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Playboy is being marketed to pre-teens like Barbie or Bratz


Kate Townshend

February 15, 2008

At a school where I was teaching, a nine-year-old girl asked me with genuine furrowed-brow anxiety: “Is Playboy rude?” She had been given a Miss February Playboy necklace as a gift from an older sister and some of her more worldly classmates had begun to make her feel that it might not be the obvious and uncomplicated object of envy she had imagined.

Teachers are often expected to deliver sex education as part of the curriculum, and I like to think of myself as relatively unflappable. But sex education is one thing, explaining the pornography market is another. The significant thing, however, is that this is unlikely to be an unusual scenario for primary teachers.

As a supply teacher I see lots of different schools and children. While the challenges and rewards of a tough inner city primary are inevitably different from those of a leafy village school, a few things remain constant. Year 1 children will always shuffle nearer and nearer to shoe stroking distances on the carpet and the staffroom will always be mysteriously hard to find.

Oh, and one more thing. There will always be one little girl eagerly clutching her Playboy pencil case or fountain pen who might even happily tell you during news time about her new Playboy-themed bedroom, complete with curtains and matching duvet set. It is, in certain primary school circles, the height of cool to display that iconic set of bunny ears with its traditionally girly Barbie pink colour scheme. And, hey, it’s a brand like any other. In the same classes Tracy Beaker, Transformers and Bratz merchandise will compete for equal attention. So what’s the problem?

Well, let’s take a look at Playboy. Whatever the well-documented and ethically dubious problems involved with marketing any kind of must-have name to children, much of the stationery that graces our primary classrooms ties in with children’s television programmes, films, computer games or books. The Playboy bunny, on the other hand, is not some feisty talking sidekick from the latest must-see movie.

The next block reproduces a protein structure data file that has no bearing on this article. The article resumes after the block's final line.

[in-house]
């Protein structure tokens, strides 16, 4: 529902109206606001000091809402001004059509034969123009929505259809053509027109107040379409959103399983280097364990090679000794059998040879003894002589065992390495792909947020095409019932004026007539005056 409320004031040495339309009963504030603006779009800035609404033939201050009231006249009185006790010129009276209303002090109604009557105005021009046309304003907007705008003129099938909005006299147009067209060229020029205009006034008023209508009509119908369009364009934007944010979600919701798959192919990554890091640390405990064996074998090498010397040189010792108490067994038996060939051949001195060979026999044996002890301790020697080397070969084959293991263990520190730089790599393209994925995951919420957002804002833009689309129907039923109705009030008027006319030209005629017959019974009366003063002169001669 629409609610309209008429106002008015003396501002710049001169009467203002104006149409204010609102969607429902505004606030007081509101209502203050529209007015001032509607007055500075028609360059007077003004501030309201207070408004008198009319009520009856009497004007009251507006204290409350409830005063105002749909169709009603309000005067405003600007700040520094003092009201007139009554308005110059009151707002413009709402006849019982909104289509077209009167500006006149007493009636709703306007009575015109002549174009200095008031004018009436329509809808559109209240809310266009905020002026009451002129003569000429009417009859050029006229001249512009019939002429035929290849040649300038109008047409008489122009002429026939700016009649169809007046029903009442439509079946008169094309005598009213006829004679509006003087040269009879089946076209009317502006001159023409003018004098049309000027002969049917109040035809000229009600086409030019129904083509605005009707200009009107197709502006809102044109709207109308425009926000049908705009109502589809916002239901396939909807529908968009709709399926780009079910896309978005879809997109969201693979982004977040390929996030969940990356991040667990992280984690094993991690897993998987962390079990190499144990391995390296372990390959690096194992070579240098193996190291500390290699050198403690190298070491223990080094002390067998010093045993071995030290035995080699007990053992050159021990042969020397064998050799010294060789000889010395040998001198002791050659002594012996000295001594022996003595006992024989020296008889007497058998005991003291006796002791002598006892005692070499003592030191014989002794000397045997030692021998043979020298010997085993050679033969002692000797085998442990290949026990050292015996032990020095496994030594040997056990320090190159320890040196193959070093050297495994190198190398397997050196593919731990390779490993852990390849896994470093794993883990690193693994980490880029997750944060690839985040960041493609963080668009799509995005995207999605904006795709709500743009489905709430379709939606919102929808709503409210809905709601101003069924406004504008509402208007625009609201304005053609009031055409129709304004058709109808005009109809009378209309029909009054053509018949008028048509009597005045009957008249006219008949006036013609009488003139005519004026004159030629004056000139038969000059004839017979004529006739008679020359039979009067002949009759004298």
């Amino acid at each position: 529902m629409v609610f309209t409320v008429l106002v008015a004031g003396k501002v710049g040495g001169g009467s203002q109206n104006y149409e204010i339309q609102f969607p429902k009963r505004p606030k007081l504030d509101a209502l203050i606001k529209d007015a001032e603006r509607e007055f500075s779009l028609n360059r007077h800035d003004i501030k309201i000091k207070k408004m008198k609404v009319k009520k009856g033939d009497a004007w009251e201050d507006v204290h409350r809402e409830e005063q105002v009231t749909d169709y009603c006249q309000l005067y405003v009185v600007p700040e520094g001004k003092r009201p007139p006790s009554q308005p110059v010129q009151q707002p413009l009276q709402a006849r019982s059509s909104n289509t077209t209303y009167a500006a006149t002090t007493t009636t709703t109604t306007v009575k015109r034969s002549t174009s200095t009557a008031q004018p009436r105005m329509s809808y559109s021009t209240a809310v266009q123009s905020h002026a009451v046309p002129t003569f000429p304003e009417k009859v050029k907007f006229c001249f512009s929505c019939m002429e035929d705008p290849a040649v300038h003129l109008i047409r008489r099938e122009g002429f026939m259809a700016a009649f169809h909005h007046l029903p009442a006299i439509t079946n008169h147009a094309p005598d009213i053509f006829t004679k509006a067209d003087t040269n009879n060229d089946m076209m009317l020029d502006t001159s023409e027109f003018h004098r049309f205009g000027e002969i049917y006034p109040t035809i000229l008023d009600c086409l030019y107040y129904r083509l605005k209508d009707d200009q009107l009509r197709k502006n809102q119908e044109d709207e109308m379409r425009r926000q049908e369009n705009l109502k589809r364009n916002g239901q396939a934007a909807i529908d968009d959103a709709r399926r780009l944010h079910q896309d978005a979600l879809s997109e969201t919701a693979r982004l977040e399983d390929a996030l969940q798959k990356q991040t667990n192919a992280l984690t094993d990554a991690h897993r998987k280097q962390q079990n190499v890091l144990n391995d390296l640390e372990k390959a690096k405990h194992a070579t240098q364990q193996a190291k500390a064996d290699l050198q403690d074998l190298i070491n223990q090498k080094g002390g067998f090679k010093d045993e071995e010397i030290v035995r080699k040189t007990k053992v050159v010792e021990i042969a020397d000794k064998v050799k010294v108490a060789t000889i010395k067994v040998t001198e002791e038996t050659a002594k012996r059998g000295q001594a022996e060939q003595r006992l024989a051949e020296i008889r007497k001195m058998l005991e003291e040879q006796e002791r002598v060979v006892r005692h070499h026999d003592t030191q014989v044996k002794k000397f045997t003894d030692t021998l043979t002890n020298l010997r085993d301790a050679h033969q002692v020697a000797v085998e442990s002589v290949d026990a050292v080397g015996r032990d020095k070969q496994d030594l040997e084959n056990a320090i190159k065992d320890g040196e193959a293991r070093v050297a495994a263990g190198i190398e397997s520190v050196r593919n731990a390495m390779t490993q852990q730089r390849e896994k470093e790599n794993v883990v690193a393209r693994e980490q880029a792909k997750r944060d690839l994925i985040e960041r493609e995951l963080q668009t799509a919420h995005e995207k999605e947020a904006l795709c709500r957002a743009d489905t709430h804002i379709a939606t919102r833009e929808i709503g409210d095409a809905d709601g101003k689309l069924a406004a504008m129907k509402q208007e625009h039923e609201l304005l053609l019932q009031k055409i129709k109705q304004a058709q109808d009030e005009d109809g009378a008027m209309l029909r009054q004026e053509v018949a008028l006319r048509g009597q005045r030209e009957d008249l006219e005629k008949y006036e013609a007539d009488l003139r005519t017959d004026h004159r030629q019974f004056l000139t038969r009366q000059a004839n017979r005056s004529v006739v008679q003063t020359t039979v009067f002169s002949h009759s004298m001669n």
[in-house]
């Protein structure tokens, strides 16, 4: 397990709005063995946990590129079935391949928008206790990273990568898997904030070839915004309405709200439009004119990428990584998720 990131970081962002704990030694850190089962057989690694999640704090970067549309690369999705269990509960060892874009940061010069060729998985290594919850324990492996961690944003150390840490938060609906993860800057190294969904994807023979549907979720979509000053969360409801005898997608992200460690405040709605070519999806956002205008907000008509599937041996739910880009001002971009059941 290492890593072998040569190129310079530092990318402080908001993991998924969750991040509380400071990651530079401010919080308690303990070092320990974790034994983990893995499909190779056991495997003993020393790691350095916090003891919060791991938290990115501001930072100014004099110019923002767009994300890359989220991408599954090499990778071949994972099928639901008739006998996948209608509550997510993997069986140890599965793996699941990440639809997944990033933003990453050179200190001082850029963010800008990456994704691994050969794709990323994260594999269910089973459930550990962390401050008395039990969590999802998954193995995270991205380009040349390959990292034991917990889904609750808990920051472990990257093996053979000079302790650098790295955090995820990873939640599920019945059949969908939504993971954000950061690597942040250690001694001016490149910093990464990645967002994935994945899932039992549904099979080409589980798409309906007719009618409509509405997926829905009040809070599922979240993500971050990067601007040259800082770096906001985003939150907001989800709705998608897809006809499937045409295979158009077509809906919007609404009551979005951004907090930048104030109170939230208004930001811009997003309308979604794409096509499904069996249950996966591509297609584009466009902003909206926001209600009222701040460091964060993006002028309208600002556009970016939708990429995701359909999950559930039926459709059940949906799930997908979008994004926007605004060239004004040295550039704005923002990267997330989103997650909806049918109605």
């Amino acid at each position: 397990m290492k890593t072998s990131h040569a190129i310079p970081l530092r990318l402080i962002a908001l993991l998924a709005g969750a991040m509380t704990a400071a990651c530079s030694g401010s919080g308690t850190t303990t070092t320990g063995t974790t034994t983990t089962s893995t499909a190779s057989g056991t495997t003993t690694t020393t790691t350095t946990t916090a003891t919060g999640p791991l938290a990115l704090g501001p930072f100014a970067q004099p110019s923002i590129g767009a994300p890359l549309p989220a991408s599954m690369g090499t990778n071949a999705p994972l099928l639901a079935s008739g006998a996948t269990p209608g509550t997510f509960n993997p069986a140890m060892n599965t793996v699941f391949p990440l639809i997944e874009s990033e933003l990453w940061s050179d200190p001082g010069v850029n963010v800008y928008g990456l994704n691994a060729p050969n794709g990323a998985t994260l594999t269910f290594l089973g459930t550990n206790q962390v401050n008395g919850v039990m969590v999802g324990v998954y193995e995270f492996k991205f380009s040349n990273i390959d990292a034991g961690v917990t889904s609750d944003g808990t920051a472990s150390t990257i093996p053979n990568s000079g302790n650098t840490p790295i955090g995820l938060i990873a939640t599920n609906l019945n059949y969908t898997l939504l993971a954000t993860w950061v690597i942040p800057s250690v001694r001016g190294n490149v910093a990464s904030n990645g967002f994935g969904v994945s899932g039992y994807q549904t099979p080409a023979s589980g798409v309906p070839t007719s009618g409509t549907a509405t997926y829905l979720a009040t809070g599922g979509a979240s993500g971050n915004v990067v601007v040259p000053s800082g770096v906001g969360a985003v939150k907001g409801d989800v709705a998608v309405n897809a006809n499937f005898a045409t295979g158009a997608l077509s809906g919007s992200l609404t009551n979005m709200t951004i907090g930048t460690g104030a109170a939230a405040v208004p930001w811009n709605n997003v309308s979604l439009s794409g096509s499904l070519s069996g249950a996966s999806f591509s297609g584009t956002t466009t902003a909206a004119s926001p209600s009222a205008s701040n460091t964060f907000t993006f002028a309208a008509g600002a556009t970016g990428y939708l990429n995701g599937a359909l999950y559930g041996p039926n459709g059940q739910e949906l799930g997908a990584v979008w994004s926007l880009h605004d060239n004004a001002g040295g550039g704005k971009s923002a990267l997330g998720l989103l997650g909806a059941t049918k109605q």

In the original sense of the word, it is a scantily clad adult female, paid to use her sexuality for the gratification of adult males. And the Playboy business is in essence a multi-million dollar, international pornography empire.

These are the uncomfortable facts behind the unthreateningly pink and fluffy rubbers and rulers teachers are increasingly used to seeing in classrooms.

Don’t believe it? Take a casual stroll into your nearest WHSmith and look for the fashion stationery section. This is not functional office equipment but stationery clearly aimed at children. The majority of children consider the Playboy brand to be cute or pretty, with no deeper understanding of it than this.

In partial response to this disassociation of the brand from its roots, the London branch of Anti-Porn UK is running a campaign against Playboy. The campaign’s aim is to “raise awareness as to the true nature of Playboy” and it calls on all of us to “bin the bunny”.

While this campaign and others like it aim to raise adult consciousness of the way in which Playboy is becoming an everyday brand, for those on the frontline of its range of influence, explaining the issues involved is not as simple as it appears. A local headteacher told me: “We can’t address the issue because the whole problem with it is that it creates an association between children and an entirely adult phenomenon. It is hard to explain things to children without exposing them to what we are trying to protect them from.”

The bottom line is that children often want things that make them feel more grown up. But I cannot accept the idea that for the little girls in the classes I teach, the values they absorb will eventually tell them that their highest potential worth is based on their sexual attractiveness, and that their bodies are commodities for male enjoyment before, above and beyond their own.

We are trained as teachers, rightly, to keep our own political, ideological and religious opinions out of our teaching and provide our pupils with the resources to make their own decisions. Playboy’s targeting of the pre-teen market inevitably catches children before they have the knowledge or the sophistication to make informed choices. Binning the bunny must be a better option than covering our classrooms with it


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